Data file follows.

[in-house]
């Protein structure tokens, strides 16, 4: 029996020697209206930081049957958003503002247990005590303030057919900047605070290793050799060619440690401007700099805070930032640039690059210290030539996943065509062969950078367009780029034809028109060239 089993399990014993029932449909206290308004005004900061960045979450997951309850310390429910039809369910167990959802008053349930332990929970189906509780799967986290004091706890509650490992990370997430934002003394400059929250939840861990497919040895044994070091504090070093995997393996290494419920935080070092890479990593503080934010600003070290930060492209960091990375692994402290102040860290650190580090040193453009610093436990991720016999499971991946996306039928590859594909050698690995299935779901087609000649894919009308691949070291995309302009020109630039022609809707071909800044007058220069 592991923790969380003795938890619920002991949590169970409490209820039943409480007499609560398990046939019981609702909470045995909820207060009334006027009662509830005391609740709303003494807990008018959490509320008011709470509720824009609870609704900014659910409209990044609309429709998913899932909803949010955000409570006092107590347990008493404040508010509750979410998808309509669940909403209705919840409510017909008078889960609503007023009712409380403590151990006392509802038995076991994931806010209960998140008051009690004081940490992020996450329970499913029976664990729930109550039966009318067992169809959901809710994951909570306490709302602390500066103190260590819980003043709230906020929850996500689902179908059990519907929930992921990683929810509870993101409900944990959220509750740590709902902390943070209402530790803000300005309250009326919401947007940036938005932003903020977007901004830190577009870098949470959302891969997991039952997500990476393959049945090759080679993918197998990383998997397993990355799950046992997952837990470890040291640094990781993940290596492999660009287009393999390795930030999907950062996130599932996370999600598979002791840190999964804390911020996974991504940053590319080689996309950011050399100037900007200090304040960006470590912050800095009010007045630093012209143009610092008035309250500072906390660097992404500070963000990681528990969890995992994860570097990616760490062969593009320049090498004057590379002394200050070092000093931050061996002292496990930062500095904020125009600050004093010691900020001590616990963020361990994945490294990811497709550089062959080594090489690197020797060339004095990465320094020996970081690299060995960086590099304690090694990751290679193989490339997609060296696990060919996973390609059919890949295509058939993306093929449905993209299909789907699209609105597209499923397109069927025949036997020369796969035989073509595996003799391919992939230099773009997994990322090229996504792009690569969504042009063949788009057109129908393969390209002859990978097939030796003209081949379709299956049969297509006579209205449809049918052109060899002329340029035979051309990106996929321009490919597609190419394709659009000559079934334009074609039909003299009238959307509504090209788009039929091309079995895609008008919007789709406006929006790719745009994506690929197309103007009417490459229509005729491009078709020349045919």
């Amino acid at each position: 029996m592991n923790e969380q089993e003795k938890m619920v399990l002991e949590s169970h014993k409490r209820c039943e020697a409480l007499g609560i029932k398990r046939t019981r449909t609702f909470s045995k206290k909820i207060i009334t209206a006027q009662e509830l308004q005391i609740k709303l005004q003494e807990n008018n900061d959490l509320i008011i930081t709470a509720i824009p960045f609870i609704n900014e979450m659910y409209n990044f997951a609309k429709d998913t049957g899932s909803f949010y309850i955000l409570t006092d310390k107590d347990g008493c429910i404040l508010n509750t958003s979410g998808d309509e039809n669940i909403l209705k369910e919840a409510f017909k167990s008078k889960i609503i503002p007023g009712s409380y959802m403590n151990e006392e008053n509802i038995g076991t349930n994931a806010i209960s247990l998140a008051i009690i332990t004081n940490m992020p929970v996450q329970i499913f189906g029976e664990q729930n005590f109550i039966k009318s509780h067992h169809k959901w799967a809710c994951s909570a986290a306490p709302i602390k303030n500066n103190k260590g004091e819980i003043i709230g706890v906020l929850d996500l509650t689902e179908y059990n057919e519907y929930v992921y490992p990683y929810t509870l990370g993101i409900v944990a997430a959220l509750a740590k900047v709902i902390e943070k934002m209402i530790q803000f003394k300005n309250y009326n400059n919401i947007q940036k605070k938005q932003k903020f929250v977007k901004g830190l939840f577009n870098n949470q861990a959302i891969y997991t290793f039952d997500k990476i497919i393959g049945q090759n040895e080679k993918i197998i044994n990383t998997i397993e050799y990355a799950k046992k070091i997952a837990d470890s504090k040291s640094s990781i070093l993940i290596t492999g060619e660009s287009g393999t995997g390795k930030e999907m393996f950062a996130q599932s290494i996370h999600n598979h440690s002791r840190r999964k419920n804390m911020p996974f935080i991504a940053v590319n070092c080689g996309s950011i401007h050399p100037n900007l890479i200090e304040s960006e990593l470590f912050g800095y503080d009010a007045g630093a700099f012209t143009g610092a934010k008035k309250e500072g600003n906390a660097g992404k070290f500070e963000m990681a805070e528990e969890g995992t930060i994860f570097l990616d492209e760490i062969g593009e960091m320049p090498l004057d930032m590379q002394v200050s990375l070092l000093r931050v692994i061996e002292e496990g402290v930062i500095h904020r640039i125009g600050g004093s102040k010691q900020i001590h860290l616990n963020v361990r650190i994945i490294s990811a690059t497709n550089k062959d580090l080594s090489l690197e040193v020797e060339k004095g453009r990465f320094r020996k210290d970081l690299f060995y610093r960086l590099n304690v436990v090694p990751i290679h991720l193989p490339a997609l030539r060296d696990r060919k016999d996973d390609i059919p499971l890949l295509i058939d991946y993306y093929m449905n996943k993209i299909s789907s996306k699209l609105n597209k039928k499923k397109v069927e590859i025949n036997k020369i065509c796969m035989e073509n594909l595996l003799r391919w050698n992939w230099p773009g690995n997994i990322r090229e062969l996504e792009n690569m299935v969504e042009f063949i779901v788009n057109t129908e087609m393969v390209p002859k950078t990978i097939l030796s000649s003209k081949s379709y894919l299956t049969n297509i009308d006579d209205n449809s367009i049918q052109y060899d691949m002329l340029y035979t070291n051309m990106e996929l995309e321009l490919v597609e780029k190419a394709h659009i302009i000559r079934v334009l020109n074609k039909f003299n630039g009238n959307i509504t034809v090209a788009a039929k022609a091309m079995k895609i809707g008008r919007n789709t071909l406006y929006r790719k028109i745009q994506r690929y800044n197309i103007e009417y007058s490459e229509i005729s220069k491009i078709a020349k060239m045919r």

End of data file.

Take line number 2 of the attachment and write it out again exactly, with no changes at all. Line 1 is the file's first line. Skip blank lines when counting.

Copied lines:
């Protein structure tokens, strides 16, 4: 029996020697209206930081049957958003503002247990005590303030057919900047605070290793050799060619440690401007700099805070930032640039690059210290030539996943065509062969950078367009780029034809028109060239 089993399990014993029932449909206290308004005004900061960045979450997951309850310390429910039809369910167990959802008053349930332990929970189906509780799967986290004091706890509650490992990370997430934002003394400059929250939840861990497919040895044994070091504090070093995997393996290494419920935080070092890479990593503080934010600003070290930060492209960091990375692994402290102040860290650190580090040193453009610093436990991720016999499971991946996306039928590859594909050698690995299935779901087609000649894919009308691949070291995309302009020109630039022609809707071909800044007058220069 592991923790969380003795938890619920002991949590169970409490209820039943409480007499609560398990046939019981609702909470045995909820207060009334006027009662509830005391609740709303003494807990008018959490509320008011709470509720824009609870609704900014659910409209990044609309429709998913899932909803949010955000409570006092107590347990008493404040508010509750979410998808309509669940909403209705919840409510017909008078889960609503007023009712409380403590151990006392509802038995076991994931806010209960998140008051009690004081940490992020996450329970499913029976664990729930109550039966009318067992169809959901809710994951909570306490709302602390500066103190260590819980003043709230906020929850996500689902179908059990519907929930992921990683929810509870993101409900944990959220509750740590709902902390943070209402530790803000300005309250009326919401947007940036938005932003903020977007901004830190577009870098949470959302891969997991039952997500990476393959049945090759080679993918197998990383998997397993990355799950046992997952837990470890040291640094990781993940290596492999660009287009393999390795930030999907950062996130599932996370999600598979002791840190999964804390911020996974991504940053590319080689996309950011050399100037900007200090304040960006470590912050800095009010007045630093012209143009610092008035309250500072906390660097992404500070963000990681528990969890995992994860570097990616760490062969593009320049090498004057590379002394200050070092000093931050061996002292496990930062500095904020125009600050004093010691900020001590616990963020361990994945490294990811497709550089062959080594090489690197020797060339004095990465320094020996970081690299060995960086590099304690090694990751290679193989490339997609060296696990060919996973390609059919890949295509058939993306093929449905993209299909789907699209609105597209499923397109069927025949036997020369796969035989073509595996003799391919992939230099773009997994990322090229996504792009690569969504042009063949788009057109129908393969390209002859990978097939030796003209081949379709299956049969297509006579209205449809049918052109060899002329340029035979051309990106996929321009490919597609190419394709659009000559079934334009074609039909003299009238959307509504090209788009039929091309079995895609008008919007789709406006929006790719745009994506690929197309103007009417490459229509005729491009078709020349045919």